9. You are doing this with dignity, grace and with Lady in mind. I will be thinking of you the next few days. Blessings, love, peace and well being.

  10. I hate the thought that anyone would give you, or anyone else in the position a hard time. It’s a bloody tough decision to arrive at. I’ve been there -similarly- with much loved companion animals. Easing their way is the human-for-good thing to do. As for the outcome, it is such for farmed animals. It’s a choice each of us make every day but further along the food chain. Some of us say yes, others no. Both have that right. I know you will be sad, much love to you ♡

  11. An important decision made, not easily, life will feel pretty shitty for a while, big hugs (((C)))

  12. You are making a very hard decision. We are the stewards of our animals and must do what’s best for them. So many people do not make the hard choices and the animals suffer because of it.

  13. C. Just the fact that you are feeling so miserable about this decision is just another testament to your adoration and respect for this cow… that, as you say, has worked so hard for you and your family. You have recognized and acknowledged that and this will be that last show of love and respect…to allow your cow to have a “noble and dignified end” All of us who have had animals have had to make that same heartbreaking decision. If we did not and allowed that animal to suffer, then we could call ourselves, hard hearted.
    You have given her the best life and now you are giving her the best end to that life. You are going to be in the hearts and minds of all of us in these next few difficult days….
    Much love to you…

  14. After having to make the decision for a beloved pet, I can imagine how you feel. Sending hugs to you and loving appreciation and respect for all that Lady Astor has contributed to your life and those whose lives she touched in some way, shape, or fashion.

  15. “…a noble and dignified end.” What a great gift, and given with great love. Wishing you peace, Miss C.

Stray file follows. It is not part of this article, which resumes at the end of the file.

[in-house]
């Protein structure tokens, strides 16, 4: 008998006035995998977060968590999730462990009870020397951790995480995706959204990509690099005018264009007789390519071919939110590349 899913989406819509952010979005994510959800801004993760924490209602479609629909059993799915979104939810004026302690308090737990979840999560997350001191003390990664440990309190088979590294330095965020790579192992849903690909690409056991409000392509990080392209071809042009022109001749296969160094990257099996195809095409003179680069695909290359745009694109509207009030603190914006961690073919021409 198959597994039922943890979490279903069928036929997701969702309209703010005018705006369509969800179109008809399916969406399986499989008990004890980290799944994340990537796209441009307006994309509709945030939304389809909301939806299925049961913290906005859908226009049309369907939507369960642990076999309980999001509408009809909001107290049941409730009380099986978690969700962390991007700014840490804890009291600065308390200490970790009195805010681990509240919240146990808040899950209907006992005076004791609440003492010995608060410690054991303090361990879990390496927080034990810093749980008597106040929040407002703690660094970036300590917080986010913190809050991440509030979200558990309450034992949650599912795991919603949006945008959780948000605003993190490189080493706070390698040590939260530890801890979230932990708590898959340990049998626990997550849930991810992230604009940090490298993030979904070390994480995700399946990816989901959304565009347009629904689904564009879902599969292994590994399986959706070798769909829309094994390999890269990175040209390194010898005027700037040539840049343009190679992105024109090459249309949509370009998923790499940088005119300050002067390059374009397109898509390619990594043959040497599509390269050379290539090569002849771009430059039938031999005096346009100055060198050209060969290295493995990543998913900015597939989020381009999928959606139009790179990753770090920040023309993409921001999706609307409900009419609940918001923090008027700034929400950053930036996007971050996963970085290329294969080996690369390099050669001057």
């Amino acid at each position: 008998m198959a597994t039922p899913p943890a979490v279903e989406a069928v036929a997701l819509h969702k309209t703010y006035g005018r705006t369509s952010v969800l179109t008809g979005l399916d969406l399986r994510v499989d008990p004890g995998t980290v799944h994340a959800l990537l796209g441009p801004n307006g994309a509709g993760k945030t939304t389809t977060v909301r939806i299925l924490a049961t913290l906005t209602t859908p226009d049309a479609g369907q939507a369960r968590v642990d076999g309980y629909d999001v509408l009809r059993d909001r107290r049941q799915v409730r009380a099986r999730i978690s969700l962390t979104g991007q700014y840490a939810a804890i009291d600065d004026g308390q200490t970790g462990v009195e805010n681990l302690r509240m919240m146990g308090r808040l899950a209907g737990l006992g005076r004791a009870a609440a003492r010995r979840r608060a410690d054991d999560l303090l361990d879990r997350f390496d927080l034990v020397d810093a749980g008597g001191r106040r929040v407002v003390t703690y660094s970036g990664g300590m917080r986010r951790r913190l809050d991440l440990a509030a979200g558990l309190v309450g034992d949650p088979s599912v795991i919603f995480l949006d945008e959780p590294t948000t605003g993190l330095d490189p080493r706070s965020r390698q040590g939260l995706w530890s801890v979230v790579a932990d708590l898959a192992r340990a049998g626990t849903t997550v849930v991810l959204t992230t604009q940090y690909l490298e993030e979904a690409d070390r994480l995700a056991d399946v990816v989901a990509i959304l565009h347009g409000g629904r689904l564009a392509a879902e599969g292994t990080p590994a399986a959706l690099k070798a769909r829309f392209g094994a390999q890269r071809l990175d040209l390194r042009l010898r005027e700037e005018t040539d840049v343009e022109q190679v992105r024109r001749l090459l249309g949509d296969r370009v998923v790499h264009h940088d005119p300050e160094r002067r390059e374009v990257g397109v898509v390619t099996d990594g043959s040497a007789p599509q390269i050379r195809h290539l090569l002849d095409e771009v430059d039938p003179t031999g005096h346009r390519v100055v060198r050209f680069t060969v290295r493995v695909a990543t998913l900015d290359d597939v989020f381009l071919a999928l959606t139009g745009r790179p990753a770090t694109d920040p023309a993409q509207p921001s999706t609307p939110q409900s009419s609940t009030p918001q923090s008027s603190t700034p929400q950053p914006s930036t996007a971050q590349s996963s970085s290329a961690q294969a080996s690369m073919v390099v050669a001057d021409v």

16. I am glad you discussed with your vet before sharing the information with your readers. I can’t imagine anyone questioning your motivation. To not follow the recommendation of your vet would be inhumane and far more cruel. You have served one another well and I wish you only the best.

  17. You are very lucky to be able to get a date at an abattoir on such short notice. I love the Old Codger’s quote. Quite true. Go in peace.

  18. Tears and love coming to Lady and you ….you are doing the right thing and it is hard. We will all be thinking of you and Lady.
    Much love.

  19. Awe, these decisions are never easy. We had to put down an injured horse 4 years ago, I still think of it from time to time.

  20. I’m so sorry C. She gave the farm calves and nourishment until she couldn’t. You gave her a wonderful place to live, delicious food to eat, love, and cow besties. She will be missed by all on the Farmy, especially Auntie Del. Spend some time with her, tell her about where she came from and what a good cow she has been. That seems to help me when we have to say goodbye to our animals. Love, love.

  21. I just lost my 18-year-old kitty last Friday, after she became paralyzed: probably by a thromboembolism. Doing the responsible thing can be extraordinarily difficult, but more often than not, being responsible is just another way of loving.

  22. Thank you for being honest and for being kind to Lady Aster. That you will see she is not afraid is the mark of a good caretaker.

  23. We just had to make that hard decision with Romeo the horse. It is the best decision for the animal, but horrible for you, the human.
    Hugs. Sometimes we all need a hug. I’m sure this is one of those times.

  24. Noble and dignified, and your presence loving her right up to the end… as good as you can make it. I feel for you both and have been there so many times with all my animals – though not a cow ! Go well, the both of you XXX

  25. Sending you lots of love C! I’m grateful to have met her. Love, Rosy

  26. My sympathies coming your way, Ceci! I’m sure Lady Astor will thank you in her heart of hearts for your kindness, and I thank YOU for putting this news so gently to us, your loving readers. If I were close by, I would put an arm around your shoulders, but a cyber arm about will have to do for now. Thank the Good Lady Astor for the joy she has brought us through the years and again, thank YOU for sharing!